This series measures the prevalence and correlates of drug use in the United States. The surveys are designed to provide quarterly, as well as annual, estimates. Information is provided on the use of illicit drugs, alcohol, and tobacco among members of United States households aged 12 and older. Questions include age at first use as well as lifetime, annual, and past-month usage for the following drug classes: marijuana, cocaine (and crack), hallucinogens, heroin, inhalants, alcohol, tobacco, anabolic steroids, nonmedical use of prescription-type psychotherapeutic drugs, and polysubstance use. Respondents were also asked about substance abuse treatment history, illegal activities, problems resulting from use of drugs, perceptions of the risks involved, and personal and family income sources and amounts. Questions on need for treatment for drug or alcohol use, criminal record, and needle-sharing were also included. A split sample design using two questionnaires was employed with the 1994 NHSDA. The 1994-A questionnaire is comparable to NHSDA questionnaires prior to 1994 and contains all of the core questions from previous NHSDAs. The 1994-B questionnaire, which includes new questions on access to care and mental health, incorporates significant changes from the previous questionnaires and can only be compared to NHSDA surveys in 1995 and beyond. The changes to the questionnaire were undertaken in order to facilitate respondent cooperation, enhance the clarity of questions, improve the accuracy of responses, and increase the reliability of measurements across survey years. In addition, a rural supplementary sample was included in 1994 to obtain substance abuse prevalence estimates for rural areas. Demographic data include gender, race, age, ethnicity, marital status, motor vehicle use, educational level, job status, income level, veteran status, and past and current household composition.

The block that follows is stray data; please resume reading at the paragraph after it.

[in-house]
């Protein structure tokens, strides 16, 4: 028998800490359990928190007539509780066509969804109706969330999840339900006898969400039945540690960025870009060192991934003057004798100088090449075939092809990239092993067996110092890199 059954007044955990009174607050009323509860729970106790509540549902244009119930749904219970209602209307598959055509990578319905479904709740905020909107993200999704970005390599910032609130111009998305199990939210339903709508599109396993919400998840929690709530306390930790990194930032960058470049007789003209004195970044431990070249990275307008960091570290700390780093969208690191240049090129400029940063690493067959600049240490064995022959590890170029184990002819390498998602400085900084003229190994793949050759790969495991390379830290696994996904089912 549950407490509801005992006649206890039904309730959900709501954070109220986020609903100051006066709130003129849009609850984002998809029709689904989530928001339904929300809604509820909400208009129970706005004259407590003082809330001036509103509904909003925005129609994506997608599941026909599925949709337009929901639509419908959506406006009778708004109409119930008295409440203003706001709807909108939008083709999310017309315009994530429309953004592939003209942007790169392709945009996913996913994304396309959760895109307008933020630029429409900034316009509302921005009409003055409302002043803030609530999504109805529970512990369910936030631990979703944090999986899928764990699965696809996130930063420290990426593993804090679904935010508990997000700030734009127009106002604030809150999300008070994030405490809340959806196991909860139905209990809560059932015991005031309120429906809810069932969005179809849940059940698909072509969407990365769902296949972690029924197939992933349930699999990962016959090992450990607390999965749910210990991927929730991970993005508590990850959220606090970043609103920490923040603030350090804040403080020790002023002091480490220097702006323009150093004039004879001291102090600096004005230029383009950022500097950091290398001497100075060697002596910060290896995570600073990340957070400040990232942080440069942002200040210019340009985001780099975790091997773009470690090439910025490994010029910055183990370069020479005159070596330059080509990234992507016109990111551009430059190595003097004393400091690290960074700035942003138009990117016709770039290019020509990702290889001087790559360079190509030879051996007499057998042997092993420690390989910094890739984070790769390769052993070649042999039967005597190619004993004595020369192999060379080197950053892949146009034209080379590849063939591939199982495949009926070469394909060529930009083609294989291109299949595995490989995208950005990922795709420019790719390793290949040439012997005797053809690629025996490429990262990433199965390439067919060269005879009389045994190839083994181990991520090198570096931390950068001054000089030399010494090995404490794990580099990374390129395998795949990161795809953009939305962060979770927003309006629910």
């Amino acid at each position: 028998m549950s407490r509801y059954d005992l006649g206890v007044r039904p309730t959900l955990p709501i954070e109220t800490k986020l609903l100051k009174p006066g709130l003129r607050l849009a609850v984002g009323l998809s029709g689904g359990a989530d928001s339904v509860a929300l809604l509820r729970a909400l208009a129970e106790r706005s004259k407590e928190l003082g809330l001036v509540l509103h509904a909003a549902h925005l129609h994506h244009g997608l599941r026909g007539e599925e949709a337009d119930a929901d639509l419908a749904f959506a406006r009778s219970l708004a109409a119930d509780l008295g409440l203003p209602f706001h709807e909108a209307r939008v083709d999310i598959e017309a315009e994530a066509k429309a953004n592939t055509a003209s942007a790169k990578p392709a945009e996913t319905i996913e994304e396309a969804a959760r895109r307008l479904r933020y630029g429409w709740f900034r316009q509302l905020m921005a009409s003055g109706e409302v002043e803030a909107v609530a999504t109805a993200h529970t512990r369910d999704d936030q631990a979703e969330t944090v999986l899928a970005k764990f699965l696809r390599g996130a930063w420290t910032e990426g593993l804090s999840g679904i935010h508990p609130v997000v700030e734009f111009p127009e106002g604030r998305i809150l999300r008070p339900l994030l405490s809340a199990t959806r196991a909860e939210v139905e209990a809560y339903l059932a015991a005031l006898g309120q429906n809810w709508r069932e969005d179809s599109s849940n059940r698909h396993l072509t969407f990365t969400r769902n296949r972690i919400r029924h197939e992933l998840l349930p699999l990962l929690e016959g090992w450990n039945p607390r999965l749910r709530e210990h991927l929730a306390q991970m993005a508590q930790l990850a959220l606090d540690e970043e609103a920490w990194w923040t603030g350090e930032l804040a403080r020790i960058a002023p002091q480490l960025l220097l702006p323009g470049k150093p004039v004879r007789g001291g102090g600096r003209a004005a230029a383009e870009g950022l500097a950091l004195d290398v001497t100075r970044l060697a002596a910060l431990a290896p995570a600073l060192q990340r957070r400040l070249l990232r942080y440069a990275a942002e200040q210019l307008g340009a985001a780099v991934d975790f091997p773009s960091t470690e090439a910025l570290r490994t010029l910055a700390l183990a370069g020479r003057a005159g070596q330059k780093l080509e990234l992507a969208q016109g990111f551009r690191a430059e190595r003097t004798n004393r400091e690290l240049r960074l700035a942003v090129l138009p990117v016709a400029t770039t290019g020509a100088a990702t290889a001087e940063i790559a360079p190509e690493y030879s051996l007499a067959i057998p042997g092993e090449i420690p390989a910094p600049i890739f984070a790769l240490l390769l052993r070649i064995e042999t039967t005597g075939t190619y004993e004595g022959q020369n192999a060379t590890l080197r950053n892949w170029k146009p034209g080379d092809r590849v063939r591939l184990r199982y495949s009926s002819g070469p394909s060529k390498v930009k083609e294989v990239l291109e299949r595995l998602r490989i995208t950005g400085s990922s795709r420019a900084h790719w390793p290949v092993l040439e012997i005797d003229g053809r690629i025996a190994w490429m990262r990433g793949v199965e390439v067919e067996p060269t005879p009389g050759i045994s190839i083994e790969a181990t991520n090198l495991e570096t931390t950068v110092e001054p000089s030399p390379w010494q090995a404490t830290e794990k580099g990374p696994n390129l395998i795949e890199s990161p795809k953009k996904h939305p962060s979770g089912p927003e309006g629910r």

Study Scope

Time period: 
1994
Collection date: 
1994
Geographic coverage : 
United States
Unit of observation: 
individual
Data types: 
survey data
Universe: 
The civilian, noninstitutionalized population of the United States aged 12 and older, including residents of noninstitutional group quarters, such as college dormitories, group homes, civilians dwelling on military installations, and persons with no perma
Notes: 
Data were collected by Research Triangle Institute, Research Triangle Park, NC, and prepared for release by National Opinion Research Center, Chicago, IL.
For selected variables, statistical imputation was performed following logical imputation to replace missing responses. These variables are identified in the codebook as "...LOGICALLY IMPUTED" and "...imputed" for the logical procedure or by the designation "IMPUTATION-REVISED" in the variable label when the statistical procedure was also performed. The names of statistically imputed variables begin with the letters "IR". For each imputation-revised variable there is a corresponding imputation indicator variable that indicates whether a case's value on the variable resulted from an interview response or was imputed by the hot-deck technique, which is described in the codebook.
The "basic sampling weights" are equal to the inverse of the probabilities of selection of sample respondents. To obtain "final NHSDA weights," the basic weights were adjusted to take into account dwelling unit-level and individual-level non-response and further adjusted to ensure consistency with population projections from the United States Bureau of the Census.
To protect the confidentiality of respondents, all variables that could be used to identify individuals have been encrypted, collapsed, or deleted. These modifications should not affect analytic uses of the data.
Family and personal income range variables in the 1994-B questionnaire were constructed from two imputation-revised variables that were deleted from the public use dataset and codebook due to confidentiality issues. Users are advised that the recoded income range variables cannot be replicated from the imputation-revised variables (IRFINC1 and IRPINC1) contained in the public use file.
(a) Only the 1994-A file should be used to analyze trend data from past NHSDAs. (b) Prevalence estimates for 1994 should be derived only from the 1994-B survey, using the imputed data rather than raw data from the questionnaire or drug answer sheets. (c) Due to the split sample design, users are advised to use the imputation-revised variables for tabular summaries and other descriptive analyses for trends with NHSDA surveys prior to 1994. For analyses of relationships using multiple variables, use of non-imputed data items may be best. (d) Users who wish to replicate results published in the NHSDA Main Findings Report or other SAMHSA reports should use the 1994-A imputation-revised variables for trends only.